The first time I saw it was at a park, on my way to the the Tulum Ruins gate, I thought there was some kind of festival going on. Five men in their full ethnic costume were on the pinnacle of a 30-m pole with extended rotating wooden planks in all four directions. These men are called voladores. One guy was playing on a flute and stood in the middle, literally on top of the pole—without a safety gadget or a harness that would save him should disaster happen. He carried a small drum with him, too. When he danced while playing his drum and at the same time balancing on the pole, the audience looked up with much bated breath. It was scary. I could hear my heartbeat.
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Then, slowly, the four men descended through the rotating platforms. Their feet were tied to a rope which was attached to the pole. They launch themselves away from the platform where they were sitting and started circling the trunk–in upside down position. Think about bungee jumping position but instead of jumping and bouncing, these men were circling the pole, like they’re flying down. They circled the pole 13 times until they reached the ground. Each of the 4 men circled 13 times that sums up to 52 circles.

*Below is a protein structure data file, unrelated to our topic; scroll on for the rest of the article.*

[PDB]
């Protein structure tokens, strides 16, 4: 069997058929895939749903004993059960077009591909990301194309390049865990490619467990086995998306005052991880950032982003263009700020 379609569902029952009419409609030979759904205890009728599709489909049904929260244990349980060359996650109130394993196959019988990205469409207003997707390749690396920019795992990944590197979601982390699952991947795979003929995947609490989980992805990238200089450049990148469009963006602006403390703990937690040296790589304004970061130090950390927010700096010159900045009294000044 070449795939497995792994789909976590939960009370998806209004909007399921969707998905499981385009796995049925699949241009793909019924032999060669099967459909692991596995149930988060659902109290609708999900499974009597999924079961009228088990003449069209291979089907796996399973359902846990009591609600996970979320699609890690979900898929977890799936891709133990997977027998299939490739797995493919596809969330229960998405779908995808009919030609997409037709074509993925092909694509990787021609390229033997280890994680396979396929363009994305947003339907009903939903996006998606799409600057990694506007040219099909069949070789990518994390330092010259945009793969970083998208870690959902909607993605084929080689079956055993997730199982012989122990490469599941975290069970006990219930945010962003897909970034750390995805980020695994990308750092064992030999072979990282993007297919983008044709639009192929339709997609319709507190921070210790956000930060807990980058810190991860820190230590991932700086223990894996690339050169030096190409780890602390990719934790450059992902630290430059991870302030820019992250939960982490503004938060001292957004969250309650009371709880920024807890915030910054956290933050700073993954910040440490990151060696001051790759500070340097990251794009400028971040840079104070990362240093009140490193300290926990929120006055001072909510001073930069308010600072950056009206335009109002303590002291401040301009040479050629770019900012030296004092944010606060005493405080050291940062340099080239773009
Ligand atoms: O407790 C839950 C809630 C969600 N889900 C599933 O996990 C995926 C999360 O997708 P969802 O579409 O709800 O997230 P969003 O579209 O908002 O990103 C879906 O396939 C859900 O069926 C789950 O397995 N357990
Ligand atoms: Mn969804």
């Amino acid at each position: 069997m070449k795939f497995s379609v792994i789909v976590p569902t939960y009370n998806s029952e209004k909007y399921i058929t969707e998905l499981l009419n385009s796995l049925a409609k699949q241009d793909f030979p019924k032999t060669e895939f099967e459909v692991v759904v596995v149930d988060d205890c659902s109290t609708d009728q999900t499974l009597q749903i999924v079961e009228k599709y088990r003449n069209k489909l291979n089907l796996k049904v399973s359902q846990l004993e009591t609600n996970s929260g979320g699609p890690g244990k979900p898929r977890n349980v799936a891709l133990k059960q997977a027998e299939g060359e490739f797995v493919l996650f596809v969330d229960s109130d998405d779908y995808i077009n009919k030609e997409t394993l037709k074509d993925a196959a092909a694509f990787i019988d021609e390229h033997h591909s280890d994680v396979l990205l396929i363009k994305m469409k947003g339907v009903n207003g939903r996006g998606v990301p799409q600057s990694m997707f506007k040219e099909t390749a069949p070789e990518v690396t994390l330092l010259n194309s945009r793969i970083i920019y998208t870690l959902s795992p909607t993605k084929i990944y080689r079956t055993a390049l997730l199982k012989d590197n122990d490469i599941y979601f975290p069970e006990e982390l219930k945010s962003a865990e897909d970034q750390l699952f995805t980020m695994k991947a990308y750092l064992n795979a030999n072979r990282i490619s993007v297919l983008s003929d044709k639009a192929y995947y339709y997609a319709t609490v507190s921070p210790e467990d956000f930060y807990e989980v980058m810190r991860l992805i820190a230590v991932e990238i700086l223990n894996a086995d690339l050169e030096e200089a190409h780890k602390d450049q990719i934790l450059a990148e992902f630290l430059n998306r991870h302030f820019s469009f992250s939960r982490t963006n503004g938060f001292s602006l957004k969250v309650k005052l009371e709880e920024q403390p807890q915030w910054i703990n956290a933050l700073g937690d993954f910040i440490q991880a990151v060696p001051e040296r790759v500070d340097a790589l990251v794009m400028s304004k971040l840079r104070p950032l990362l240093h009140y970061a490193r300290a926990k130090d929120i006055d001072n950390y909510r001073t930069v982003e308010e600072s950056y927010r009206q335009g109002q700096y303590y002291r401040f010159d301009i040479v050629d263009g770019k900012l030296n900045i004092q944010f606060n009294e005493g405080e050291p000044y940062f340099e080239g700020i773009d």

Does the number 52 sounds familiar to you? Yes? No? Well, it’s the number of weeks we have in a year!
In ancient times, people performed this ritual of Voladores to ask the god of agriculture to bless them with good harvest and enough rain for their farms. Those four voladores represent earth, wind, water and sun. They are essentials for a good harvest. The man in the middle is called caporal, the center of the universe.
Today, the Rituals of Voladores are performed in public parks where tourists go. I saw it in the touristy part of Tulum and twice in Playa del Carmen. While I was looking up and in awe at the rituals, a guy tapped my shoulder and extended his right arm, holding a small-sized sombrero half-filled with dollar bills and coins. I smiled and dug my left hand into my back pocket and dropped him a dollar.
Ah, it’s version of busking!